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Hell Gate: The Coney Island attraction that led its riders to hell



In 1905, Coney Island visitors experienced the newest – and most unusual – attraction of the Dreamland amusement park. After paying 10 cents to ticket vendors in red robes and horned hats, they stood in front of an open-faced building with a huge, red, winged satan figure. Under his scowl, they watched the drivers squeeze into open boats in front of them and descend towards the center over an increasingly narrow 50-foot whirlpool until the boats surprisingly came disappeared– apparently swallowed by the water of the gate.

When it was their turn, the drivers eagerly handed in their tickets and got on the boats to find out for themselves what was underneath.

The trip was Hell Gateand it was a star in Dreamland̵

7;s second season – one of several attractions and improvements that Dreamland founder William Reynolds had spent $ 500,000 to improve nearby Luna Park. Hell Gate sat caddy corner of creation, a ride that took visitors through the events in the first chapter of Genesis. (Dreamland took this ride, which had debuted at the 1904 St. Louis World’s Fair, to New York for $ 250,000.)

It may seem a little strange to have religious rides in an amusement park, but according to Alex Delare and Jonathan Anderson, who are walking tours of New York as The History Couple, there was a very good reason why Dreamland chose them. “Amusement parks like Dreamland did these religious rides that represent Judeo-Christian values ​​because New York City would otherwise have closed the show,” they told Mental Floss via email. “At the beginning of the 20th century, New York City had very strict laws that only religious or educational events could take place on a Sunday. Since Sunday was the only day when people were free, it was the busiest day of the week in Coney Island. If the owners of the park wanted to make a profit, they had to have attractions that the city would allow, so all shows are religious. “

While Luna Park tried an attraction that simulated hell, she called Night and morning (The riders entered a coffin-shaped room that was “sunk” into the ground. At this point, one side of the coffin fell off as they went on a tour of life after death.) They were more likely to become educational attractions to tend. or shows where adults felt like children again. Dreamland, however, “went above and beyond with these shows,” said Delare and Anderson. “In this way, their patrons could start their day in the Garden of Eden, see the Apocalypse, and end in hell. They turned morals into a money cow.”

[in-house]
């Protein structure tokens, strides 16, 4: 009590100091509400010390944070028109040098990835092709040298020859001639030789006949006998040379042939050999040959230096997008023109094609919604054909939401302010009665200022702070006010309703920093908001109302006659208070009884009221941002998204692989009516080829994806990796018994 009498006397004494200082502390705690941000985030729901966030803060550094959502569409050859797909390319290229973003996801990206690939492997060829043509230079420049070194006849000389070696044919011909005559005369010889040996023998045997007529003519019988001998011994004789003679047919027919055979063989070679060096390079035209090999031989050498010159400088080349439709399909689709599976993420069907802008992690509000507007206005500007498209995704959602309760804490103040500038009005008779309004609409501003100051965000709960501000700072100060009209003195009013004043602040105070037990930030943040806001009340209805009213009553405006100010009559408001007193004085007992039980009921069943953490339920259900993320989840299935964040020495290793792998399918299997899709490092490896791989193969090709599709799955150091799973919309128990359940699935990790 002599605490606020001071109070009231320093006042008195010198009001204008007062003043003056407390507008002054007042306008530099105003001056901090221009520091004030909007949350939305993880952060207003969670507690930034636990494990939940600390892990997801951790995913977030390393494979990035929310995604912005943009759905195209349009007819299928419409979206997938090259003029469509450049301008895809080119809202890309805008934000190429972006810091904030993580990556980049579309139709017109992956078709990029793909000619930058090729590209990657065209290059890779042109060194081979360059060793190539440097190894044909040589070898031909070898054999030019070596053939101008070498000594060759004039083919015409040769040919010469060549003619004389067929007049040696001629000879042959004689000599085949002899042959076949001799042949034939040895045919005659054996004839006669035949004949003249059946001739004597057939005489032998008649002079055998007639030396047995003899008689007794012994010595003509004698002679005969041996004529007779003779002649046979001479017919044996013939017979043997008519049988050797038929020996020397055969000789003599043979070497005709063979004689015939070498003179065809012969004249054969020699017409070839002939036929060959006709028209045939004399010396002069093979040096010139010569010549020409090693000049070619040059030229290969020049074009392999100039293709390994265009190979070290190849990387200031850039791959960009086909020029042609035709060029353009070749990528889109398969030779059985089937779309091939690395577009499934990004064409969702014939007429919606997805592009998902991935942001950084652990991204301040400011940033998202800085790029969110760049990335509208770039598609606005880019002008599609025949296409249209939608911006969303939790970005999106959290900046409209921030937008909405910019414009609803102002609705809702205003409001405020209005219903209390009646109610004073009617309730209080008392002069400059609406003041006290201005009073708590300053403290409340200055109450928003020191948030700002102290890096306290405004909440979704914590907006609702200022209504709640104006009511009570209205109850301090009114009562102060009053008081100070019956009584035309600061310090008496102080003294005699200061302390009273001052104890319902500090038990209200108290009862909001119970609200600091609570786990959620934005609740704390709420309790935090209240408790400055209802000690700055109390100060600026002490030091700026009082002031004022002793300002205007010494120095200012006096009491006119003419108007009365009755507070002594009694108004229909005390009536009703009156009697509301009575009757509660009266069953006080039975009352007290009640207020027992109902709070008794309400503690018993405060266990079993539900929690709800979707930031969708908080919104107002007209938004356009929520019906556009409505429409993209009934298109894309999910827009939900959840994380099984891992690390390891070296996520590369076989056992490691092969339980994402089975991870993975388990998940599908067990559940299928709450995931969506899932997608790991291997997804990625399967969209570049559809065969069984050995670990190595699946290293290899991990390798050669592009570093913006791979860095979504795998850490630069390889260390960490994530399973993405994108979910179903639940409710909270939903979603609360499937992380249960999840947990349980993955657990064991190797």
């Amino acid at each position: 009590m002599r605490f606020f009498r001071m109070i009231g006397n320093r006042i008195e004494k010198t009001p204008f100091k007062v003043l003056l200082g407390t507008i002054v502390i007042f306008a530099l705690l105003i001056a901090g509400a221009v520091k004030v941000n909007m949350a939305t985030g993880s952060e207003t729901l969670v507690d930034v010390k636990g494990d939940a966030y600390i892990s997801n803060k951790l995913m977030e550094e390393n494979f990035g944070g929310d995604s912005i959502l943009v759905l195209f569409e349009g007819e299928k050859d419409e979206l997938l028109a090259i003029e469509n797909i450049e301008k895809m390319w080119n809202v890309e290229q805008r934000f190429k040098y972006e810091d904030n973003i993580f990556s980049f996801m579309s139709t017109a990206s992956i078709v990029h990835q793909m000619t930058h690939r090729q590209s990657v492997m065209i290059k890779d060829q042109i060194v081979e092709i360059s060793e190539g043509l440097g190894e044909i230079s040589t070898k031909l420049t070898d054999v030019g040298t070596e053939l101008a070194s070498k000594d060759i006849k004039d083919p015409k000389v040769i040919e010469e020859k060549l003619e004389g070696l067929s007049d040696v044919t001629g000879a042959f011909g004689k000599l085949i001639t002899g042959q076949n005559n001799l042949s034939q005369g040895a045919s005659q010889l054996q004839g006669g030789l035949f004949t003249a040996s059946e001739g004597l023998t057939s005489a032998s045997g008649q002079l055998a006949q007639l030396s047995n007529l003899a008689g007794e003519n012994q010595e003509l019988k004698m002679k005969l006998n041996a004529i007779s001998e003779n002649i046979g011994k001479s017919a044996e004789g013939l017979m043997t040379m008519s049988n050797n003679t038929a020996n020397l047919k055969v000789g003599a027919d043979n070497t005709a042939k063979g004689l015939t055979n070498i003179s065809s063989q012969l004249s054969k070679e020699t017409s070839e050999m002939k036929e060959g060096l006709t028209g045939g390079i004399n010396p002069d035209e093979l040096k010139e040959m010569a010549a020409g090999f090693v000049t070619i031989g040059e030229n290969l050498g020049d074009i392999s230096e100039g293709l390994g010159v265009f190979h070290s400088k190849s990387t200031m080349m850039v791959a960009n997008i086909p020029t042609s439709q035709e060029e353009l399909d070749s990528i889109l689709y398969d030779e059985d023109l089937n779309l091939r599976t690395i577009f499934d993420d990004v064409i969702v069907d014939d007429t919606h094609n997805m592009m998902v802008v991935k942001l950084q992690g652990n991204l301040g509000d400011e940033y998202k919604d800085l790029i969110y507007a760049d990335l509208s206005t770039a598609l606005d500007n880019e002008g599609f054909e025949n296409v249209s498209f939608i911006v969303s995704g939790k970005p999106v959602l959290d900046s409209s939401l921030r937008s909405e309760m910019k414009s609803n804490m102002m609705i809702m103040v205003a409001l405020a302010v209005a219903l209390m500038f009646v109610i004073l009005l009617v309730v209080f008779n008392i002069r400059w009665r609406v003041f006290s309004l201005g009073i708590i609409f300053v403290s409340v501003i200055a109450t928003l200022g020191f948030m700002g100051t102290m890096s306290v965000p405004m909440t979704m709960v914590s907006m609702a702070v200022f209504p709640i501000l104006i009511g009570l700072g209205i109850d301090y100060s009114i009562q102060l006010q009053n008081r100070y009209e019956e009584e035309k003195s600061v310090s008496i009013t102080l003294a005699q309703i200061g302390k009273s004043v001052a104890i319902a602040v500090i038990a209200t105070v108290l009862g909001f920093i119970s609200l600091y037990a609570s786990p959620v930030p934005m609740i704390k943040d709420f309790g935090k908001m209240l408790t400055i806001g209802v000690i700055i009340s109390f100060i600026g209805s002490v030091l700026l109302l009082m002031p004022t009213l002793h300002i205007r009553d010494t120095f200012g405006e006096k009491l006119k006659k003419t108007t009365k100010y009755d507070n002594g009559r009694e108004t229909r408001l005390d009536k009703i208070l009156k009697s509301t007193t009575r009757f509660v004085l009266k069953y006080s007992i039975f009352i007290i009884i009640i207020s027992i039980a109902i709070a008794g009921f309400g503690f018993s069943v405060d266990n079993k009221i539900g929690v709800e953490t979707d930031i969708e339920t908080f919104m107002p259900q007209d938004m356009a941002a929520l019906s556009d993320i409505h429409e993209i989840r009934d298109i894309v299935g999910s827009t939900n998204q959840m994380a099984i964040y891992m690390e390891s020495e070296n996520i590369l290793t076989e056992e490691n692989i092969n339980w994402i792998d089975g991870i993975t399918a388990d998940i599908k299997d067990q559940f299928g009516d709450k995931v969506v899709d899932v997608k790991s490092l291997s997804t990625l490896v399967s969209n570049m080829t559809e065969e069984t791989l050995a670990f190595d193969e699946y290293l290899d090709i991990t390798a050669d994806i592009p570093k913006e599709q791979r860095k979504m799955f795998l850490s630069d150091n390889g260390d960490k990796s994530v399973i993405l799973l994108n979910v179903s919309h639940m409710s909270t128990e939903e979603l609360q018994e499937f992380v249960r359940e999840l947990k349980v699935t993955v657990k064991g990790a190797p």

Hell Gate was owned by a showman named William Ellis and stood where a submarine boat ride from the park’s first season had been. It wasn’t ready for Dreamland’s opening day; on May 28, 1905, The sun noted that “the delay in opening Hell Gate … Is due to the complex machine requirements, ”says the New York Tribune Explain: “There are so many mechanisms involved in the operation … it took longer than expected to assemble the various parts.”

Once it was open, about a month later, Hell Gate quickly became an attraction to be seen. On June 27, 1905 in Brooklyn The Standard Union wrote: “Of the two water rides in Dreamland, one of the most popular is the ‘Venice Canal’ or the ‘Hell Gate’. The latter is the newest and newest and attracts crowds. “

The press was exuberant in her praise. The Harrisburg Telegraph called the trip “amazing and unique” while The New York Times noted that it “competes with all other water attractions. Since the opening … the attraction has been astonishingly popular, and there are crowds nearby. “

As soon as they disappeared through the gate, the drivers stormed “down a slope into a spray fountain that shouldn’t get the adventurer wet” The sun. A canal led the boats through dark gypsum caves full of stalactites and stalagmites.

Theodore Waters explained how Hell Gate worked in the July 8, 1905 edition of Harper’s Weekly:

“The ‘pool’ is just a spiral tub made of wood and iron, through which the water transports the boats to the middle, where the slope suddenly drops and they can slide under the outer edges of the spiral into an underground channel, which follows a winding course under the building. There are scenes … which are supposed to confirm the popular idea of ​​the interior of the earth. “